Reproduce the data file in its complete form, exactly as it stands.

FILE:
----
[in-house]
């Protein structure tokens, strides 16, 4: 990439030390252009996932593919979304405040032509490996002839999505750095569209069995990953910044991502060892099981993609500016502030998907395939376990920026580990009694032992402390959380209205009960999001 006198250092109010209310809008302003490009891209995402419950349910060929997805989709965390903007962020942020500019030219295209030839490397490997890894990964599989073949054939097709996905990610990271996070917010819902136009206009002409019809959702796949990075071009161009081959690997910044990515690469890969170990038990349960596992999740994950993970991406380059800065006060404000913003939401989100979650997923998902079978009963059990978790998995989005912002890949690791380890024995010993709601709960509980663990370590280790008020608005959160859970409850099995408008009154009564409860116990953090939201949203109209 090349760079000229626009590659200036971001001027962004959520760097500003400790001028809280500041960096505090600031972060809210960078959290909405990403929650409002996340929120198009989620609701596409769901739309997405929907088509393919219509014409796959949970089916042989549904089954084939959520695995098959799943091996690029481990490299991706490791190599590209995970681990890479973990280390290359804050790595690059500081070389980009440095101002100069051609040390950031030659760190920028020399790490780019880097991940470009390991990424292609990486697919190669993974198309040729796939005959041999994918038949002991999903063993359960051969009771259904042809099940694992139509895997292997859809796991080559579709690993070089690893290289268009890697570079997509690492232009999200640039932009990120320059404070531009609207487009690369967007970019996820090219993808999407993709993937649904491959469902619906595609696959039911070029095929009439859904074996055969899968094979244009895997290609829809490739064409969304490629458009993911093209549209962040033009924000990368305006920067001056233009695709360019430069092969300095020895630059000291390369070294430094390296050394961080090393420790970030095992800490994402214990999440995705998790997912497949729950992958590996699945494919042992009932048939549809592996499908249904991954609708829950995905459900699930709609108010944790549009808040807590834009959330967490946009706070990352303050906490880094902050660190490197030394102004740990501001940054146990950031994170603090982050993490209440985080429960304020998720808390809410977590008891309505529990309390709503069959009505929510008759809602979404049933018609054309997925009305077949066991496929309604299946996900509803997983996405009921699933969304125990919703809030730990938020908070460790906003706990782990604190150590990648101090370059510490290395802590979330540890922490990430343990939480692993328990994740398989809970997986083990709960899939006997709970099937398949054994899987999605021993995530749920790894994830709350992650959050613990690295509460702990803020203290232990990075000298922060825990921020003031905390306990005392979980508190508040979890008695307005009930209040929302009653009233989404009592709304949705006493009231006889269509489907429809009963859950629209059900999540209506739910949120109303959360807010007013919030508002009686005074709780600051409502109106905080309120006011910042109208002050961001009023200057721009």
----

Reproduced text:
[in-house]
């Protein structure tokens, strides 16, 4: 990439030390252009996932593919979304405040032509490996002839999505750095569209069995990953910044991502060892099981993609500016502030998907395939376990920026580990009694032992402390959380209205009960999001 006198250092109010209310809008302003490009891209995402419950349910060929997805989709965390903007962020942020500019030219295209030839490397490997890894990964599989073949054939097709996905990610990271996070917010819902136009206009002409019809959702796949990075071009161009081959690997910044990515690469890969170990038990349960596992999740994950993970991406380059800065006060404000913003939401989100979650997923998902079978009963059990978790998995989005912002890949690791380890024995010993709601709960509980663990370590280790008020608005959160859970409850099995408008009154009564409860116990953090939201949203109209 090349760079000229626009590659200036971001001027962004959520760097500003400790001028809280500041960096505090600031972060809210960078959290909405990403929650409002996340929120198009989620609701596409769901739309997405929907088509393919219509014409796959949970089916042989549904089954084939959520695995098959799943091996690029481990490299991706490791190599590209995970681990890479973990280390290359804050790595690059500081070389980009440095101002100069051609040390950031030659760190920028020399790490780019880097991940470009390991990424292609990486697919190669993974198309040729796939005959041999994918038949002991999903063993359960051969009771259904042809099940694992139509895997292997859809796991080559579709690993070089690893290289268009890697570079997509690492232009999200640039932009990120320059404070531009609207487009690369967007970019996820090219993808999407993709993937649904491959469902619906595609696959039911070029095929009439859904074996055969899968094979244009895997290609829809490739064409969304490629458009993911093209549209962040033009924000990368305006920067001056233009695709360019430069092969300095020895630059000291390369070294430094390296050394961080090393420790970030095992800490994402214990999440995705998790997912497949729950992958590996699945494919042992009932048939549809592996499908249904991954609708829950995905459900699930709609108010944790549009808040807590834009959330967490946009706070990352303050906490880094902050660190490197030394102004740990501001940054146990950031994170603090982050993490209440985080429960304020998720808390809410977590008891309505529990309390709503069959009505929510008759809602979404049933018609054309997925009305077949066991496929309604299946996900509803997983996405009921699933969304125990919703809030730990938020908070460790906003706990782990604190150590990648101090370059510490290395802590979330540890922490990430343990939480692993328990994740398989809970997986083990709960899939006997709970099937398949054994899987999605021993995530749920790894994830709350992650959050613990690295509460702990803020203290232990990075000298922060825990921020003031905390306990005392979980508190508040979890008695307005009930209040929302009653009233989404009592709304949705006493009231006889269509489907429809009963859950629209059900999540209506739910949120109303959360807010007013919030508002009686005074709780600051409502109106905080309120006011910042109208002050961001009023200057721009």